Photography Limits Our Understanding of the World.

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  • Topic: Soviet Union, Photography, Cold War
  • Pages : 2 (553 words )
  • Download(s) : 4006
  • Published : February 29, 2012
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Photography shows us the world, but only the world the photographer creates. According to Sontag, “photography implies that we know about the world if we accept it as the camera records it.” In other words the viewer only sees what’s within the frame. Images allowed us to see situations that occurred, however, it’s extremely limited in what the audience can see. I agree with Sontag’s claim that photography limits our understanding of the world. Photography has accomplished the task of manipulation to the point where images do not exhibit the honesty. In general photography is used to trick the audience’s eyes. For example, advertisement is displayed every single day in our lives manipulating the honesty. When a cigarette commercial goes on they have enhanced the color, and edited all the little details that appeals to our emotions, making cigarettes look good. The only problem is cigarette isn’t good for you, but the viewers wouldn’t get that message due to the changes the photographers have made. Following this further Sontag said “… one never understands anything from a photograph.” The reason for that is because photography shows everything but context. Photography gives you a small glimpse of reality, but the realities have been manipulated to the photographer’s idealism.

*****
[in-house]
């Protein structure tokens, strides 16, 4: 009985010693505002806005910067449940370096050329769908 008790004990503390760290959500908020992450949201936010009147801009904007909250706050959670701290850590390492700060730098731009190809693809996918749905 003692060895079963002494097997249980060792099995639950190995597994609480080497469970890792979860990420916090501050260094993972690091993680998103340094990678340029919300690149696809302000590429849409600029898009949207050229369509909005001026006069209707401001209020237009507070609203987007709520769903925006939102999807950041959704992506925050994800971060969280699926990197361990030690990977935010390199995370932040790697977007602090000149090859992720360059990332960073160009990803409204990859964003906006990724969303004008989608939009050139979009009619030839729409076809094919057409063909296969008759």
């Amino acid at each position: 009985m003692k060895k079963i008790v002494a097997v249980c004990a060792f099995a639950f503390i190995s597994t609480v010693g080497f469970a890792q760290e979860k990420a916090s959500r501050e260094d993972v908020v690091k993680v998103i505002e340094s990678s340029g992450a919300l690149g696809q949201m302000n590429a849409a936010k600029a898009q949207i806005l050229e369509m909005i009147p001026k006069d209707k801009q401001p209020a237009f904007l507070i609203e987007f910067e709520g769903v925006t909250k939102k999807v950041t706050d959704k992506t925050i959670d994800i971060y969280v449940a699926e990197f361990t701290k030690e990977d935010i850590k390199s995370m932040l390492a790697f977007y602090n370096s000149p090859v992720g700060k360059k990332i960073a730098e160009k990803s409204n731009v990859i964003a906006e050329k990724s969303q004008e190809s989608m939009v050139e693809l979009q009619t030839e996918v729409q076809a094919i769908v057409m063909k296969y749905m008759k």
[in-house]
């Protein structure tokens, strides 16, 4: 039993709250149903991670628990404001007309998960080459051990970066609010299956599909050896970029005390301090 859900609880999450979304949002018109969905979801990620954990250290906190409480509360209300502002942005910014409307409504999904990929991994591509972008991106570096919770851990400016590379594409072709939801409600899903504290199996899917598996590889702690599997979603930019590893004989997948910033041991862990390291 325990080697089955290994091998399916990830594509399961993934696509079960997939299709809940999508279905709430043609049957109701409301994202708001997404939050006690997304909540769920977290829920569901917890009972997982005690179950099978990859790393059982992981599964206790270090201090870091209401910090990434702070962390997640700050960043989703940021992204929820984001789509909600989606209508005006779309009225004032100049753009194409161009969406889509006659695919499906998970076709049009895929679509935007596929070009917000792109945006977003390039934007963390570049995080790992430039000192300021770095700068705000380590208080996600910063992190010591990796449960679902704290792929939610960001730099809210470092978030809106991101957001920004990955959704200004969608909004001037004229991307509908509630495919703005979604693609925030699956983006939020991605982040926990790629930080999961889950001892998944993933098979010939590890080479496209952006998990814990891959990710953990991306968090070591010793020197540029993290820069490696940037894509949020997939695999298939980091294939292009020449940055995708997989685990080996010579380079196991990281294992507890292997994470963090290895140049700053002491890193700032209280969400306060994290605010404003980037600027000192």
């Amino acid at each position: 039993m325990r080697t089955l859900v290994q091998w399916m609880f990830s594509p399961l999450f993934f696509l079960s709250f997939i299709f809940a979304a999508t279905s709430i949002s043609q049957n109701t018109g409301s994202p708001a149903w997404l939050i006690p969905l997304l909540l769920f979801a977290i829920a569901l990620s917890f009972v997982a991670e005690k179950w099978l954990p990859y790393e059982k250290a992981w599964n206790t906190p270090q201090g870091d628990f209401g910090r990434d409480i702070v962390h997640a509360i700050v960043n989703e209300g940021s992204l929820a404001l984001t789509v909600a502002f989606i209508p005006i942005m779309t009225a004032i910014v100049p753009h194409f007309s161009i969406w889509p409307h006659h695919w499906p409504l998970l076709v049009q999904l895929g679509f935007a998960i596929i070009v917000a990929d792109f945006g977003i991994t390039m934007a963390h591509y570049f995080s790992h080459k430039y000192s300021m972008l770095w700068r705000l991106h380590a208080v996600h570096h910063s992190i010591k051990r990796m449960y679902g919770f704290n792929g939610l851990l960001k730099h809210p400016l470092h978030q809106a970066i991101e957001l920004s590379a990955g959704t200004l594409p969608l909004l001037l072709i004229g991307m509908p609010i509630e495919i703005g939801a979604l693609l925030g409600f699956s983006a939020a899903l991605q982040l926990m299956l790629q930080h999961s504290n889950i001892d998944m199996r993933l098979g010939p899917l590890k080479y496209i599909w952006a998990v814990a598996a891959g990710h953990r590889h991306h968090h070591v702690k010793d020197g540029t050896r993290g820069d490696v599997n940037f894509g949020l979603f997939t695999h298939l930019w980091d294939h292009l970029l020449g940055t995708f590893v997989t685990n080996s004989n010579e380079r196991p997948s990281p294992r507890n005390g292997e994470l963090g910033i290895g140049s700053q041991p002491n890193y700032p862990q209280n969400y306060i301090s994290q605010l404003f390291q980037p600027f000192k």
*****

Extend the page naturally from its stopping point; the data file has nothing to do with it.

However as Sontag pointed out “…Photographs fill in blanks in our mental pictures of the present and past.” Photograph gives proof and confirms the past, but it does not exhibit the honesty a citizen would’ve lived through. For example if no pictures were captured during the holocaust time period, it would be hard for people to believe that all the torturing actually occurred. Images allowed us to get a glimpse of what the Jews went through but the feelings and emotions aren’t the same. One cannot say they truly understand how the Jews felt, without actually experiencing what the Jews did. It takes one to be there to experience the emotions and tears the Jews had as the gas were...
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